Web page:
New Jersey Monthly 

A statewide magazine, covering the people, places, and issues of New Jersey—and only New Jersey. We are interested in timely stories about current issues; local personalities; healthcare; education; politics; business; the environment; science and technology; real estate and development; arts and culture; Jersey history and attractions; restaurants and food; shopping; beauty and fashion; home and garden; music and nightlife; local sports and athletes; and recreation. We are looking for writers who can deliver brightly written, well-researched service articles, but we are also interested in investigative stories from qualified reporters. 1,000-1,200 words; full-length feature stories run 2,000-3,000 words. Pays up to a dollar/word.



Vermont Creation Grants  

Creation Grants can fund time, materials, some equipment costs, and space rental for artists and artist groups. Special consideration will be given to emerging artists in this grant round. Age is not a factor in determining an emerging artist. The grant amount for this program is $4,000 per award. Deadline April 14


Bogliasco Foundation

One-month fellowships to individuals of all ages and nationalities who have made significant contributions in the arts and humanities. Fellows live and work in bucolic surroundings on the coast near Genoa, including a $3,000 stipend for an African-American woman working in any discipline of the arts.  Deadline April 15


Arkansas Artist Grants

The fellowships recognize individual artistic ability and creative excellence in literary, performing, and visual arts. Fellowships of $4,000 each are awarded annually in three categories. Literary Arts: Poetry, Cinematic Arts: Director of Documentary or Narrative Films, Visual Arts: Contemporary Crafts. Deadline April 16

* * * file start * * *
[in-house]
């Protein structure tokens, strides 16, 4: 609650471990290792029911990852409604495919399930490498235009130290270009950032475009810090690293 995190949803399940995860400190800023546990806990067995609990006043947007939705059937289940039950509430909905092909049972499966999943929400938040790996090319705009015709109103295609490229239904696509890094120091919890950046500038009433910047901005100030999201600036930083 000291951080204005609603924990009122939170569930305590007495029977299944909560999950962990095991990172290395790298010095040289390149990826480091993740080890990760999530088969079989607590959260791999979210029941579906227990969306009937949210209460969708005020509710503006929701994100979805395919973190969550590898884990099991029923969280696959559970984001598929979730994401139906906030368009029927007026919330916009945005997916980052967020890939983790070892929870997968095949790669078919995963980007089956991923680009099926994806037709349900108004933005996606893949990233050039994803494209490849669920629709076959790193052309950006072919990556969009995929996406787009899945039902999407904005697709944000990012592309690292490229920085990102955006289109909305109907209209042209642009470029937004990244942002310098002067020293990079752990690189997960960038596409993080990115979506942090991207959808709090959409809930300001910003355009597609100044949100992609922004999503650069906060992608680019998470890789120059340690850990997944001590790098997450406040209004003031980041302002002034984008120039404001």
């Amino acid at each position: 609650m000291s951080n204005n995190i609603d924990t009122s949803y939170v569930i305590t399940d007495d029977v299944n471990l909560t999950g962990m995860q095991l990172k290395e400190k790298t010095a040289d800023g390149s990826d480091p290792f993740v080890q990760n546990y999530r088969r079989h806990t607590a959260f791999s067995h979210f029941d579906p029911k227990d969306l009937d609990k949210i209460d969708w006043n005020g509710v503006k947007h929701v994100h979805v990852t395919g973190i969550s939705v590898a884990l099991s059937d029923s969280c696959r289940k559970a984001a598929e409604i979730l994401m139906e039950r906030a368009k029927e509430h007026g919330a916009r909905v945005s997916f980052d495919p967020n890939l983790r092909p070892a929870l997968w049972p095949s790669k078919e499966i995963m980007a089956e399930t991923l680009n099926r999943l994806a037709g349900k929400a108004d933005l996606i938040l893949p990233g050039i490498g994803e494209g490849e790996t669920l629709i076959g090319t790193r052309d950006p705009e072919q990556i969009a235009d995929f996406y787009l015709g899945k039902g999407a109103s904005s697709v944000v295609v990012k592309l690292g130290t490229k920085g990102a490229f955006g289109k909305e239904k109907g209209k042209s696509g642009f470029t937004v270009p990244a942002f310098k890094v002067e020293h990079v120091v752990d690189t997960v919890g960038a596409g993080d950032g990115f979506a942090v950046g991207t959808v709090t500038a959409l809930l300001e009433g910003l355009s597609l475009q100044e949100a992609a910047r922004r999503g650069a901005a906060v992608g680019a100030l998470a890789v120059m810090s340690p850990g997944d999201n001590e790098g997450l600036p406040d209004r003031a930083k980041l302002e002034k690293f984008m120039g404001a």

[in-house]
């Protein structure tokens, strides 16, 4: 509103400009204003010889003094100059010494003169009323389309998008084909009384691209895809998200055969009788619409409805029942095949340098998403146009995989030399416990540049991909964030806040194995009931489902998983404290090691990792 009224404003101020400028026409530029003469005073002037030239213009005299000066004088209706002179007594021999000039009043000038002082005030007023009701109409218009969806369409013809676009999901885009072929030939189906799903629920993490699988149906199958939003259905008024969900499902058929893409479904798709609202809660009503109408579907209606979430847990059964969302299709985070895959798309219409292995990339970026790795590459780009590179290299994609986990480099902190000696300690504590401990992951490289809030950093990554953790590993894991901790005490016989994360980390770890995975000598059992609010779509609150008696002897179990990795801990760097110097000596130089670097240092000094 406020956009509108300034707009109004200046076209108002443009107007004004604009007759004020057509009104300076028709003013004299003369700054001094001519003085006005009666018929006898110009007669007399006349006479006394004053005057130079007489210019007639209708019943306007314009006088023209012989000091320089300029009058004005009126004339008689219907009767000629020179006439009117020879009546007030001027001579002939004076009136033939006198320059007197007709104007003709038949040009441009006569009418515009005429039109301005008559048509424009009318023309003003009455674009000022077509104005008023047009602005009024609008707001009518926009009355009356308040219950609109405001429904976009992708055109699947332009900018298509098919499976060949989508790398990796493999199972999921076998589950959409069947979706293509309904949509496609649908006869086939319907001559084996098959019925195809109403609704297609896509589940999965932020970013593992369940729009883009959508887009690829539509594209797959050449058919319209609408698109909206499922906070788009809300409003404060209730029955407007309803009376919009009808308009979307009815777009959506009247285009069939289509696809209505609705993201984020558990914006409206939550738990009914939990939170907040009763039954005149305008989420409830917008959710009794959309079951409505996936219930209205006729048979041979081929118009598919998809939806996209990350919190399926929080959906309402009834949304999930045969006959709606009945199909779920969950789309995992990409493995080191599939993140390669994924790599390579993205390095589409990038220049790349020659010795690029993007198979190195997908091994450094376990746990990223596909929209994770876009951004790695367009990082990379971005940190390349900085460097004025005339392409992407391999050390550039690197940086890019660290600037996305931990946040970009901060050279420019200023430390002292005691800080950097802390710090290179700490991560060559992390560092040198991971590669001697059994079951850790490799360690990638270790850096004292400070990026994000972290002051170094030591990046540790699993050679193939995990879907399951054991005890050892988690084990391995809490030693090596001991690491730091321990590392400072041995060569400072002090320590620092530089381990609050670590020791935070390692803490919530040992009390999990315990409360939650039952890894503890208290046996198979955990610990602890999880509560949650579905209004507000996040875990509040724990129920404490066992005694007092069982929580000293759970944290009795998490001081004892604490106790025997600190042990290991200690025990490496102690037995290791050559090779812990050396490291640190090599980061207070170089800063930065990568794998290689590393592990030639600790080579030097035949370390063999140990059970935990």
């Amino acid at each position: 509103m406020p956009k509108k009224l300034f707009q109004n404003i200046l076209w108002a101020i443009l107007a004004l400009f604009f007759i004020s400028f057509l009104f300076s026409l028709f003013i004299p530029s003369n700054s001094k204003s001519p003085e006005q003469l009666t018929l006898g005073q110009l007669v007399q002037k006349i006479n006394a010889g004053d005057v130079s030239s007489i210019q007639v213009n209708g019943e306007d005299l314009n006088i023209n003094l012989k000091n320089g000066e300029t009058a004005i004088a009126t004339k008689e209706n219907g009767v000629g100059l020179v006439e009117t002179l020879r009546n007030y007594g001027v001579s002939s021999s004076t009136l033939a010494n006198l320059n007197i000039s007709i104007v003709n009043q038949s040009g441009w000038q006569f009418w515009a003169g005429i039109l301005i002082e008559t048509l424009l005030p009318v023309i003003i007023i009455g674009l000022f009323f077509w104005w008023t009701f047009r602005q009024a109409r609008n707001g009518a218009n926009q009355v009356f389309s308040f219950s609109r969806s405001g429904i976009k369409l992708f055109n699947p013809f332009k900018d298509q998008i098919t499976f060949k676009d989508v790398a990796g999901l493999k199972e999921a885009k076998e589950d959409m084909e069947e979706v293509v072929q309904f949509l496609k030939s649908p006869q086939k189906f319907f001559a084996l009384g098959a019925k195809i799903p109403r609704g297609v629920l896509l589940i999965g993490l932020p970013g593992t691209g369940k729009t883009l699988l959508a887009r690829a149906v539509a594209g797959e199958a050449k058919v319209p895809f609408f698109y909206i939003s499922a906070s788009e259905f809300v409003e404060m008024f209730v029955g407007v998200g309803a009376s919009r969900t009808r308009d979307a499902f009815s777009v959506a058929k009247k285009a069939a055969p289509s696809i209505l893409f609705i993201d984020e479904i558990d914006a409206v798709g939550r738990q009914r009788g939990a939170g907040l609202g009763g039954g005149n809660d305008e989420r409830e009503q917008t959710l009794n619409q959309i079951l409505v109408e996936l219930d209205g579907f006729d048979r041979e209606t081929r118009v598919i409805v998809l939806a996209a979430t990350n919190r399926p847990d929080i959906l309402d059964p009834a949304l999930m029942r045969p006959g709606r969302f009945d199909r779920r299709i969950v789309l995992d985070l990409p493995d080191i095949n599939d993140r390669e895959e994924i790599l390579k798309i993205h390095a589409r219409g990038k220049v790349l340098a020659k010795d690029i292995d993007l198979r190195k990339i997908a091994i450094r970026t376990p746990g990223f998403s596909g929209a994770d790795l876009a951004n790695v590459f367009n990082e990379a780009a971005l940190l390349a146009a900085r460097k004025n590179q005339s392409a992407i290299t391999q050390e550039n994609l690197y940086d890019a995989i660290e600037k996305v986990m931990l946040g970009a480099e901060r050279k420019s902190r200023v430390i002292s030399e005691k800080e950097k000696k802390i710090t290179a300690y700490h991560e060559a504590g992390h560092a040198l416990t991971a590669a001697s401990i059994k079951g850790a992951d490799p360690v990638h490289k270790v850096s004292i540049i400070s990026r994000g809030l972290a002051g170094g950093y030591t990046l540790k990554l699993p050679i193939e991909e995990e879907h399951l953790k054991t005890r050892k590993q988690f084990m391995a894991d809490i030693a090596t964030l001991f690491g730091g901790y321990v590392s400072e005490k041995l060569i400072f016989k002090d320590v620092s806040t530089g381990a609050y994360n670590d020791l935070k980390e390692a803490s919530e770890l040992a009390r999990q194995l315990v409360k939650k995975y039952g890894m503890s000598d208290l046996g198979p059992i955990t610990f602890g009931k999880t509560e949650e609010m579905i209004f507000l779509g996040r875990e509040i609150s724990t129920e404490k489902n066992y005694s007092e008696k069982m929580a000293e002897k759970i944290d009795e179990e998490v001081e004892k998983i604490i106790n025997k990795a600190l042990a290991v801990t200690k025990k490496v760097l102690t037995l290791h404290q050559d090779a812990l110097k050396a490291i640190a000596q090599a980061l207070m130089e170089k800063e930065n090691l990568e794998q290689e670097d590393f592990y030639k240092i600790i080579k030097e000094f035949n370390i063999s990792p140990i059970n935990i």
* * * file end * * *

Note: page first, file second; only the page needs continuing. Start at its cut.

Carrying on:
Whiting Foundation Creative Nonfiction Grant 

Open to US citizens and residents only. Genre: Creative nonfiction: history, cultural or political reportage, biography, memoir, the sciences, philosophy, criticism, food or travel writing, and personal essays. Writers must be completing a book of creative nonfiction that is currently under contract with a publisher. Prize: $40,000. Deadline: April 26


Irene Adler Scholarship

The Irene Adler Prize offers a $1,000 US scholarship to a woman pursuing a degree in journalism, creative writing, or literature at a recognized post-secondary institution in the U.S. or Canada. Deadline April 30


Artist Relief 

$5,000 grants to artists facing dire financial emergencies due to COVID-19. Must be a practicing artist able to demonstrate a sustained commitment to work, career, and a public audience. Must have been living and working in the US for the last two years. While all dates are subject to change, the application will be open in cycles. Cycle XI: April 1 - April 30 (closes 11:59pm ET), Cycle XII: May 1 - May 31 (closes 11:59pm ET)


Writer's Colony Moondancer Fellowship 

The Moondancer fellowship is awarded to an author who expresses their love of nature and concern for the environment through their writing. This fellowship is open to poets, fiction writers, playwrights, essayists, columnists, memoirists, and screenwriters. Prior publication is not a requirement but should demonstrate literary merit or production. Location: Eureka Springs, AR.  Deadline May 31